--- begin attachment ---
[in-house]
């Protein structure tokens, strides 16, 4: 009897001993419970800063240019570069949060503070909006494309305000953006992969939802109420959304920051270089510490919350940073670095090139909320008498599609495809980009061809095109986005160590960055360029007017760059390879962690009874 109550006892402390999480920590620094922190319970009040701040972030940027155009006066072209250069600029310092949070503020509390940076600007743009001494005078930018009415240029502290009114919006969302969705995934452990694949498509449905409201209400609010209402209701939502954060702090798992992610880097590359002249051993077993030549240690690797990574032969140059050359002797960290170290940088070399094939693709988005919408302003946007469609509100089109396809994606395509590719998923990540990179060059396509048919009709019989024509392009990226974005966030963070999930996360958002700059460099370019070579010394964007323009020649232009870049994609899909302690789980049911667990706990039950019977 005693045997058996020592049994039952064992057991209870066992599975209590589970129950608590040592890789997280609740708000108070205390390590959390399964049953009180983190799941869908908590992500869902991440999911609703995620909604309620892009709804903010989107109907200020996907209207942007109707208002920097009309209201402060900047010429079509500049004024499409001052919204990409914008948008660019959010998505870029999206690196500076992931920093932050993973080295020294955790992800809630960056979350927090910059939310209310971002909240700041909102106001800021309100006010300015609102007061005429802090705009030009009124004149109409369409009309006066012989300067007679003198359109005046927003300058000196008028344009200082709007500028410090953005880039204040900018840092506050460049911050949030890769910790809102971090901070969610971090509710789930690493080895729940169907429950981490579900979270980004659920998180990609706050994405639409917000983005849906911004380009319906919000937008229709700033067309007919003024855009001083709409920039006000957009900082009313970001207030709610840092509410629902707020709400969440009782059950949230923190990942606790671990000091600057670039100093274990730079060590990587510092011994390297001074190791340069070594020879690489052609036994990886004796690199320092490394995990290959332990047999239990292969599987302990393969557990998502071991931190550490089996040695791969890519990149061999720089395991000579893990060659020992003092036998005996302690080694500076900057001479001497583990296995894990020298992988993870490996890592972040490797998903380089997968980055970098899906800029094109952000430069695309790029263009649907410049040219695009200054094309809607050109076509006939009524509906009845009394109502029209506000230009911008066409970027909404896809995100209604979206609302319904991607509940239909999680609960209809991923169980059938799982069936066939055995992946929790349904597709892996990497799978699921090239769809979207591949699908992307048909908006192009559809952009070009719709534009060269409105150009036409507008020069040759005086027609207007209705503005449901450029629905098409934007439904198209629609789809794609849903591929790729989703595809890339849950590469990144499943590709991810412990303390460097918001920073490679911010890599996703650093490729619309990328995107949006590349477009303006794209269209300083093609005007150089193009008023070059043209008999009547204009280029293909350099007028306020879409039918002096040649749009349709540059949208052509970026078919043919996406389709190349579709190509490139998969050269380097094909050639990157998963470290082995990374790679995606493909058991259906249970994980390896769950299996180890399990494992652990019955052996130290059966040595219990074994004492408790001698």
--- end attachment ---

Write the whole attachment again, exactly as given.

[in-house]
């Protein structure tokens, strides 16, 4: 009897001993419970800063240019570069949060503070909006494309305000953006992969939802109420959304920051270089510490919350940073670095090139909320008498599609495809980009061809095109986005160590960055360029007017760059390879962690009874 109550006892402390999480920590620094922190319970009040701040972030940027155009006066072209250069600029310092949070503020509390940076600007743009001494005078930018009415240029502290009114919006969302969705995934452990694949498509449905409201209400609010209402209701939502954060702090798992992610880097590359002249051993077993030549240690690797990574032969140059050359002797960290170290940088070399094939693709988005919408302003946007469609509100089109396809994606395509590719998923990540990179060059396509048919009709019989024509392009990226974005966030963070999930996360958002700059460099370019070579010394964007323009020649232009870049994609899909302690789980049911667990706990039950019977 005693045997058996020592049994039952064992057991209870066992599975209590589970129950608590040592890789997280609740708000108070205390390590959390399964049953009180983190799941869908908590992500869902991440999911609703995620909604309620892009709804903010989107109907200020996907209207942007109707208002920097009309209201402060900047010429079509500049004024499409001052919204990409914008948008660019959010998505870029999206690196500076992931920093932050993973080295020294955790992800809630960056979350927090910059939310209310971002909240700041909102106001800021309100006010300015609102007061005429802090705009030009009124004149109409369409009309006066012989300067007679003198359109005046927003300058000196008028344009200082709007500028410090953005880039204040900018840092506050460049911050949030890769910790809102971090901070969610971090509710789930690493080895729940169907429950981490579900979270980004659920998180990609706050994405639409917000983005849906911004380009319906919000937008229709700033067309007919003024855009001083709409920039006000957009900082009313970001207030709610840092509410629902707020709400969440009782059950949230923190990942606790671990000091600057670039100093274990730079060590990587510092011994390297001074190791340069070594020879690489052609036994990886004796690199320092490394995990290959332990047999239990292969599987302990393969557990998502071991931190550490089996040695791969890519990149061999720089395991000579893990060659020992003092036998005996302690080694500076900057001479001497583990296995894990020298992988993870490996890592972040490797998903380089997968980055970098899906800029094109952000430069695309790029263009649907410049040219695009200054094309809607050109076509006939009524509906009845009394109502029209506000230009911008066409970027909404896809995100209604979206609302319904991607509940239909999680609960209809991923169980059938799982069936066939055995992946929790349904597709892996990497799978699921090239769809979207591949699908992307048909908006192009559809952009070009719709534009060269409105150009036409507008020069040759005086027609207007209705503005449901450029629905098409934007439904198209629609789809794609849903591929790729989703595809890339849950590469990144499943590709991810412990303390460097918001920073490679911010890599996703650093490729619309990328995107949006590349477009303006794209269209300083093609005007150089193009008023070059043209008999009547204009280029293909350099007028306020879409039918002096040649749009349709540059949208052509970026078919043919996406389709190349579709190509490139998969050269380097094909050639990157998963470290082995990374790679995606493909058991259906249970994980390896769950299996180890399990494992652990019955052996130290059966040595219990074994004492408790001698």